What the bZx flash loan exploit says about the future of DeFi
TL;DR: someone (we don’t know who), managed to make off with over $350,000 with a loan that in essence cost them no more than $8.71 in the murky but oh so interesting world of decentralised finance (or DeFi for short).
The bZx scandal is now a few weeks old, but the alarm bells are still sounding. “Are the bZx flash loan attacks signalling the end of DeFi?” asks one Cointelegraph headline. Cryptopolitan, meanwhile, is proclaiming that the incidents “have tarnished the DeFi we all knew”.
Basically, people are losing their sh*t.
Why is this important? In a nutshell, this story has everything:
- Something called a flash loan, which is getting a lot of blame (but probably isn’t at fault) and is a super interesting concept in its own right
- Market manipulation
- The big question: how decentralised is something if the developers can pull the plug?
- And a dollop of crypto-Twitter watching along at home.
OK, so let’s step back...
Think of DeFi like P2P lending without the middleman. In P2P lending, lenders (let’s say you) take some of your cash (let’s say you hold Ethereum in this case) and lend it to an exchange.
Unlike most exchanges, this one only really exists as software. There is no legal entity or company. Still, it lends funds to a borrower, the borrower pays a fee – just like you would if you were borrowing from a regular bank – and then the lender (saver) is paid some of that as interest.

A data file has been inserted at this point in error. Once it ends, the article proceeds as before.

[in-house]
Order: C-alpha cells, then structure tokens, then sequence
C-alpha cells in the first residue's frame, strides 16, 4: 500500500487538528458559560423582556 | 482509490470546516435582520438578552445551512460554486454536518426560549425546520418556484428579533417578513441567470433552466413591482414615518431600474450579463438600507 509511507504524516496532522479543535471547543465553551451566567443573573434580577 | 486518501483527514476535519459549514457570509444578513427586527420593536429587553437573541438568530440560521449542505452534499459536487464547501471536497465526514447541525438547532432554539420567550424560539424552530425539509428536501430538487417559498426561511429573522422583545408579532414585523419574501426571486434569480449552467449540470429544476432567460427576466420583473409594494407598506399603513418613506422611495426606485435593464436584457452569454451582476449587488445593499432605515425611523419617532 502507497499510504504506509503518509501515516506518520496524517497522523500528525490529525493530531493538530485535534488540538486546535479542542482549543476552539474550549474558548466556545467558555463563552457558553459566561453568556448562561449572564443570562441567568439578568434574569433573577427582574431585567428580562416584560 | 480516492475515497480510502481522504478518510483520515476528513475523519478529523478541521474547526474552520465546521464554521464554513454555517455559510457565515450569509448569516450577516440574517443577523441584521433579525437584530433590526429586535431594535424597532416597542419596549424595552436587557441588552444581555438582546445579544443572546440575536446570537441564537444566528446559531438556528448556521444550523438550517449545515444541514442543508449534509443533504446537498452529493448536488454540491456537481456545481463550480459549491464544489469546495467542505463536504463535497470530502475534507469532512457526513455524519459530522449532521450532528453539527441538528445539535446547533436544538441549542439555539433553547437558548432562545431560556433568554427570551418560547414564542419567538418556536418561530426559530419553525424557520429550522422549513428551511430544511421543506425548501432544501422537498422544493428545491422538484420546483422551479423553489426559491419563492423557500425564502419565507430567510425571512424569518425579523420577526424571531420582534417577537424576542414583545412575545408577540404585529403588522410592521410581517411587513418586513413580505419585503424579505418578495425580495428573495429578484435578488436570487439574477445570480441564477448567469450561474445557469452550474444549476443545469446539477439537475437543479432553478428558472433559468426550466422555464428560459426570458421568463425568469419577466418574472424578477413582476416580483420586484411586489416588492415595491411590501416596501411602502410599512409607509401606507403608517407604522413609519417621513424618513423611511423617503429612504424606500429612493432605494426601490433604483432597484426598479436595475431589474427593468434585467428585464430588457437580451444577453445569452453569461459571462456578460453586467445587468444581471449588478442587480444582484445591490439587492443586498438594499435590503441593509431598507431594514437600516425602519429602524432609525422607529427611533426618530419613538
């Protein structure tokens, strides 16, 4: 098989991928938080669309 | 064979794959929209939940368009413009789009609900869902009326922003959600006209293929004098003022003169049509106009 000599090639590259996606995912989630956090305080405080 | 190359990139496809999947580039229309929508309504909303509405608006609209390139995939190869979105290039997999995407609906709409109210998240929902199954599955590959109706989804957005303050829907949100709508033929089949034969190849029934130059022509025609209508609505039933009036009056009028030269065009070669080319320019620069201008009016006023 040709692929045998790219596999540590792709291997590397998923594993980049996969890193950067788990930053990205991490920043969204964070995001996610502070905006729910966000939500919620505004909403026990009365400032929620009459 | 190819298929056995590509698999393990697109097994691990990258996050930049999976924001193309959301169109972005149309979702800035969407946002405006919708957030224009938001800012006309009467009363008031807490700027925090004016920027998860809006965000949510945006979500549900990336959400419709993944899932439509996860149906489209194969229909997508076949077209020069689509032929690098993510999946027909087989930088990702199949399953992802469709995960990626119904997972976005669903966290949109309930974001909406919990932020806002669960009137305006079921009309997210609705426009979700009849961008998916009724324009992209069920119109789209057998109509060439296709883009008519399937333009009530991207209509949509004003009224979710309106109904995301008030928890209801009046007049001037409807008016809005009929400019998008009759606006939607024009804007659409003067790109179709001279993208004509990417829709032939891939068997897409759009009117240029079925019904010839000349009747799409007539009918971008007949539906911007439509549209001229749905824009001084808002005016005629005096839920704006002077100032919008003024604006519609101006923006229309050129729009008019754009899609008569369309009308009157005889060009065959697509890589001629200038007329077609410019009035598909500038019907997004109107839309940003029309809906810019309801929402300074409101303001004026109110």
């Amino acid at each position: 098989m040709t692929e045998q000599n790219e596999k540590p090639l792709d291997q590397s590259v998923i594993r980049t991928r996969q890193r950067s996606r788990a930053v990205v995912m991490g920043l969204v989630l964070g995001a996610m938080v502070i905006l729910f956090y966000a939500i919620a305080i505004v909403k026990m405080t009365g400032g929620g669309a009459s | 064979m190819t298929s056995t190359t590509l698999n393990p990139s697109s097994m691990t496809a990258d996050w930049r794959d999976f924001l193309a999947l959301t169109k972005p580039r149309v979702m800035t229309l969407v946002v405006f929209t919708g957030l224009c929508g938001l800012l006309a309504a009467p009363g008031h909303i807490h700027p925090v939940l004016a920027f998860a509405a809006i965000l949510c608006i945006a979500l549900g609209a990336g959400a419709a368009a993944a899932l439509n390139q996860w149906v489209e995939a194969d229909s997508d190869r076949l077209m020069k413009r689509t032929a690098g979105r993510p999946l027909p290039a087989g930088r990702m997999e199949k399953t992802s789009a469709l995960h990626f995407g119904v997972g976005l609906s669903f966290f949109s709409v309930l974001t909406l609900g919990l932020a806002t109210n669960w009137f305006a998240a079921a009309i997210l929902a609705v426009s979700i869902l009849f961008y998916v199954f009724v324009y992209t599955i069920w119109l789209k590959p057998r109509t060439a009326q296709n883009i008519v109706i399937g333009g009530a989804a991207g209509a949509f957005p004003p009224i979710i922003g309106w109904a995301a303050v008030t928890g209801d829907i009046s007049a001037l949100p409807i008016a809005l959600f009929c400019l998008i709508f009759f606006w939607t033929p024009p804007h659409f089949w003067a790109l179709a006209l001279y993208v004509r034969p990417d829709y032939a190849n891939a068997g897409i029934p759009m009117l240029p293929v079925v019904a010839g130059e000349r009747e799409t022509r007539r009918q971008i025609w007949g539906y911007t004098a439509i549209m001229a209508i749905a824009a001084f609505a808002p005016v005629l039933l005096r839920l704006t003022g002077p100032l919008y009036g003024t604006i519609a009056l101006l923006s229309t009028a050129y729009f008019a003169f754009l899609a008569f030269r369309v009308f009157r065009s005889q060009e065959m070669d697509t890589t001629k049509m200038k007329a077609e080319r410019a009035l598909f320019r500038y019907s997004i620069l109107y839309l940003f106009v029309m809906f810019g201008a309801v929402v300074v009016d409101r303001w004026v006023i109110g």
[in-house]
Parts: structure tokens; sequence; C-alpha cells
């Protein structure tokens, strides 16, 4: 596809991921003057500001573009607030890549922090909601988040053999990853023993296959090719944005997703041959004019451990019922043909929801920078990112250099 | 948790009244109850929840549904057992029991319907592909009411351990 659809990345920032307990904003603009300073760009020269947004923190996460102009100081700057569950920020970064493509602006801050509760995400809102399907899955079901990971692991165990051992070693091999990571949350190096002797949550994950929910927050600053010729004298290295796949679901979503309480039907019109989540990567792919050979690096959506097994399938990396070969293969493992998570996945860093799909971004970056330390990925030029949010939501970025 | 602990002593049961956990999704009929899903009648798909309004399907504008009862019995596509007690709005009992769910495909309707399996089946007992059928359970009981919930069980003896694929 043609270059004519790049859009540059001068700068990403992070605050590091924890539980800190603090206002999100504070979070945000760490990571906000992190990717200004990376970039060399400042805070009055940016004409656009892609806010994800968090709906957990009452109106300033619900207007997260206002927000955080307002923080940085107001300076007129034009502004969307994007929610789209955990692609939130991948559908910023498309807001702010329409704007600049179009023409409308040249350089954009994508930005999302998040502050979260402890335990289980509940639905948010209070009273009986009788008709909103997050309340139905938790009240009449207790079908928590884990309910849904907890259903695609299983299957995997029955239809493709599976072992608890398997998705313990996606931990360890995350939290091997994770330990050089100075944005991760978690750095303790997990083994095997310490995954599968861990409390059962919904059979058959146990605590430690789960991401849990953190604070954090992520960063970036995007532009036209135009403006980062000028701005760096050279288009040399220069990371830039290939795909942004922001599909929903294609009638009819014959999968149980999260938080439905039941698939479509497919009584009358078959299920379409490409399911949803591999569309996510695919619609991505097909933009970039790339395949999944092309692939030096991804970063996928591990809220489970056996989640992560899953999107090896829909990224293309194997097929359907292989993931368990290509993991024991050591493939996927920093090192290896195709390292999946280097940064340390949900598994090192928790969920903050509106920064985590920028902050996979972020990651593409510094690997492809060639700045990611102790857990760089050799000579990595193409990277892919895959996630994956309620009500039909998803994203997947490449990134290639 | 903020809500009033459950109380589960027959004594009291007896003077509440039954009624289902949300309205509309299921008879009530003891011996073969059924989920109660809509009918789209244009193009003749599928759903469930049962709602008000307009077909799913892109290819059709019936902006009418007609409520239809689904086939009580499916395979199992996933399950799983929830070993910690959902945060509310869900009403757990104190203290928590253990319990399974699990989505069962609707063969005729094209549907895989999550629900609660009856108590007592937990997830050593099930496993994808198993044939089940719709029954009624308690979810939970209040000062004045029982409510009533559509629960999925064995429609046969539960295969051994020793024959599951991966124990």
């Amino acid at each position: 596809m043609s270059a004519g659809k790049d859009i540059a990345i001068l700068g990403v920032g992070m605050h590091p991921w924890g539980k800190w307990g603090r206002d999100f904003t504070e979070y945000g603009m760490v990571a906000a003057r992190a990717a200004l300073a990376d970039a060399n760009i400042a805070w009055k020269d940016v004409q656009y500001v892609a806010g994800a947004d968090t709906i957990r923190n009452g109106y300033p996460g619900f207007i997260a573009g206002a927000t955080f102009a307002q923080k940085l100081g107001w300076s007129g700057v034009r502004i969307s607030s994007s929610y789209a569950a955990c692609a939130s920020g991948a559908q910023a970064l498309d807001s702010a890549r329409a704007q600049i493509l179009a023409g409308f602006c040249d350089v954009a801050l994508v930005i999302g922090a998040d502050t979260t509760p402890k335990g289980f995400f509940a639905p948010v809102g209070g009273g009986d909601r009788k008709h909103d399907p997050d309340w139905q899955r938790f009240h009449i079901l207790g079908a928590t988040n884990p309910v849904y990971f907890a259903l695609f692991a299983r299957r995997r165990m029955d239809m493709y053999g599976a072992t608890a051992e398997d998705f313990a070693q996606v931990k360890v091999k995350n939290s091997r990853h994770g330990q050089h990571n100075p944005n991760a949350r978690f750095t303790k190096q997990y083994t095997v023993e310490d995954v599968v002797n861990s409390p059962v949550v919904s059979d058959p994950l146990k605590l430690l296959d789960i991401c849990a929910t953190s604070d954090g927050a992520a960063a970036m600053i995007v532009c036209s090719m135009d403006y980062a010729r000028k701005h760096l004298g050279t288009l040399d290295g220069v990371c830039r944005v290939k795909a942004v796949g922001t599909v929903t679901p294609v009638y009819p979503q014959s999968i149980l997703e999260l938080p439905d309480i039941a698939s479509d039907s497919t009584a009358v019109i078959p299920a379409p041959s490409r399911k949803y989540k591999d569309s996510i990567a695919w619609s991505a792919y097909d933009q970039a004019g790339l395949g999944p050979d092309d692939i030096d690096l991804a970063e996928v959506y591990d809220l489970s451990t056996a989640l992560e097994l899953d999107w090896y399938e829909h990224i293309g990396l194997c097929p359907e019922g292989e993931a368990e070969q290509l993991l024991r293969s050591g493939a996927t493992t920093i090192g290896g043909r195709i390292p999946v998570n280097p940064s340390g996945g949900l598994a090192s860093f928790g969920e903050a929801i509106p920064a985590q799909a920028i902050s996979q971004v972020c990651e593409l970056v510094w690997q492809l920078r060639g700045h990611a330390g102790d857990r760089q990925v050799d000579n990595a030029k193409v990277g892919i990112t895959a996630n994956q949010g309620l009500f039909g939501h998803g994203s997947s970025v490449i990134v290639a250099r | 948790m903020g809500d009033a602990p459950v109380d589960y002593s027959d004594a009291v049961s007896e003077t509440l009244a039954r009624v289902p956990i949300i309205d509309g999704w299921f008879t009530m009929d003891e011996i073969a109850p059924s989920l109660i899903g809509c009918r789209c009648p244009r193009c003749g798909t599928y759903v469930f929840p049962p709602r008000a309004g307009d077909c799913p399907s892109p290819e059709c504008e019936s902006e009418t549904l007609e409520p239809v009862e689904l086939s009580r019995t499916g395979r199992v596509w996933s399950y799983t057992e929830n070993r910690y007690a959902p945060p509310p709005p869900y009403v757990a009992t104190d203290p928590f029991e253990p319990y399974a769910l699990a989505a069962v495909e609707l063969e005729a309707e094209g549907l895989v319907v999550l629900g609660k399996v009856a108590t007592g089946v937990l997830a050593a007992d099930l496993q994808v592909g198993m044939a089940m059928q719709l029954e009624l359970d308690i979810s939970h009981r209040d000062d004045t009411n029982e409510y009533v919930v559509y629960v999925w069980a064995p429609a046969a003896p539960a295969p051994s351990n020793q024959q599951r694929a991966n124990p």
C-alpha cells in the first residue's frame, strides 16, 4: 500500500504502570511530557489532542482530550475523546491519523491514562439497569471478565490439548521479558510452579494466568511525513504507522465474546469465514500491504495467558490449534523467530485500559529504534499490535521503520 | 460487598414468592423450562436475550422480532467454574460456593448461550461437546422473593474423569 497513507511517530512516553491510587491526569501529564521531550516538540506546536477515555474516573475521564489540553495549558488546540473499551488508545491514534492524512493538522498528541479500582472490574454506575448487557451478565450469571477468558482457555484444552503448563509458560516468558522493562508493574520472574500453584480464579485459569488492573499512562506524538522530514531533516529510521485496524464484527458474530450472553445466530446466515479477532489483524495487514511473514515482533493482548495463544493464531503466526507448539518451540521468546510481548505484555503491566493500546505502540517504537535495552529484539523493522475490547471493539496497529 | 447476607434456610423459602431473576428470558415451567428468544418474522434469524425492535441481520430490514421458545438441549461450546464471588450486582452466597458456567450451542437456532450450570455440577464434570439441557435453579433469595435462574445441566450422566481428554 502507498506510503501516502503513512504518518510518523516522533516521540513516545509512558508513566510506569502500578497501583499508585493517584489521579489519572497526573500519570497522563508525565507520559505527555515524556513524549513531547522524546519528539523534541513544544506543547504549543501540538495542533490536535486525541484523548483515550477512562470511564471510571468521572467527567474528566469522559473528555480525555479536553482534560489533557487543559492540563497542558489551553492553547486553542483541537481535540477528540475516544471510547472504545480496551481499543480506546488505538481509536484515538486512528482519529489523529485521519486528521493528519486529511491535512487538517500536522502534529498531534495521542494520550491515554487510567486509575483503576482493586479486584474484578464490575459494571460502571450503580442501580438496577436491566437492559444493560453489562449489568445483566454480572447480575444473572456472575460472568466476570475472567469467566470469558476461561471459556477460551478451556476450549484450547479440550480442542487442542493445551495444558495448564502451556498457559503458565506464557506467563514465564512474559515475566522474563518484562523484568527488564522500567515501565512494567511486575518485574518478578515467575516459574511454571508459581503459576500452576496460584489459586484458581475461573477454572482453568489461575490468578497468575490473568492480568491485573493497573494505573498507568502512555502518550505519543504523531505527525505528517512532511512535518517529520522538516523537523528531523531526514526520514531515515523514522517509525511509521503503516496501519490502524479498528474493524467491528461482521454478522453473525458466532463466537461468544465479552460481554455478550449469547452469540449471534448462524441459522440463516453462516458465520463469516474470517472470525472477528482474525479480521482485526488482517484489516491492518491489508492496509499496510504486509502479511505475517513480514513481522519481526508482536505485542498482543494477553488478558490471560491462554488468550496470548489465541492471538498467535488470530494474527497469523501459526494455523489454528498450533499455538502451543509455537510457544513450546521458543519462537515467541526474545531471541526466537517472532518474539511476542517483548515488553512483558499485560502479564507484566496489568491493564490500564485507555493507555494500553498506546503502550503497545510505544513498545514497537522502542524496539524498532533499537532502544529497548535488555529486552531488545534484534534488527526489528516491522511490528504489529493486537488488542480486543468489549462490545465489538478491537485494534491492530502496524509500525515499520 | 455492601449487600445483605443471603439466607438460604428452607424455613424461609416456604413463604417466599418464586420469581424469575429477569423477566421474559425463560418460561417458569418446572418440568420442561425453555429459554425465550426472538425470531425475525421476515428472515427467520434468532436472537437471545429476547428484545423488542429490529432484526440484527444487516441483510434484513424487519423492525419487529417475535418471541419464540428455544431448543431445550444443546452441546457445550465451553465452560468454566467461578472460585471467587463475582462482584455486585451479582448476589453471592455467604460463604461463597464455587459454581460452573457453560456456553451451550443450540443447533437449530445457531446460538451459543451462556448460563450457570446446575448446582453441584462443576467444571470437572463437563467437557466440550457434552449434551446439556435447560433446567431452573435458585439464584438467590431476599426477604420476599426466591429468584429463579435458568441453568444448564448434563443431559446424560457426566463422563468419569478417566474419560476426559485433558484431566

Good so far? Fantastic! Let’s move on…
What is bZx?
bZx is the token project behind Fulcrum.trade (and many others). Fulcrum in particular is a platform that allows you to trade on margin – that is, to borrow money to make a trade. This will be familiar to many bankers.
The major difference in DeFi is that whilst the protocol can increase or decrease your balance based on your trades, no middleman or centralised exchange ever holds the keys to your wallet. In other words, you’re in direct custody of your assets at all time.
News outlets were quick to call the incidents a 'hack,' but that isn’t quite accurate
This can be attractive because you can effectively “be your own bank” by lending and trading the asset in the market whilst still retaining control of that asset. To think about it another way, this would be like if you made interest on the money sitting in your wallet or purse. It’s still yours, albeit there is risk of the value going up or down.
What is a flash loan?
In British slang, it sounds like “really fancy, well dressed loan”. In reality it’s as simple as a loan that is borrowed and paid back all in one transaction.
If that breaks your brain, bear with me here. In the world of Ethereum and decentralised finance, you can build multiple trades into a single transaction. So I could borrow $100, trade it across three different exchanges and potentially collect a profit before paying back the loan. All in a single transaction!
So what happened with bZx?
On the 14th Feb, an anonymous individual “flash loaned” ETH10,000, or about $2 million. Then, the “attacker” spread that money across two exchanges, taking a long (buy) position on both Compound and bZx.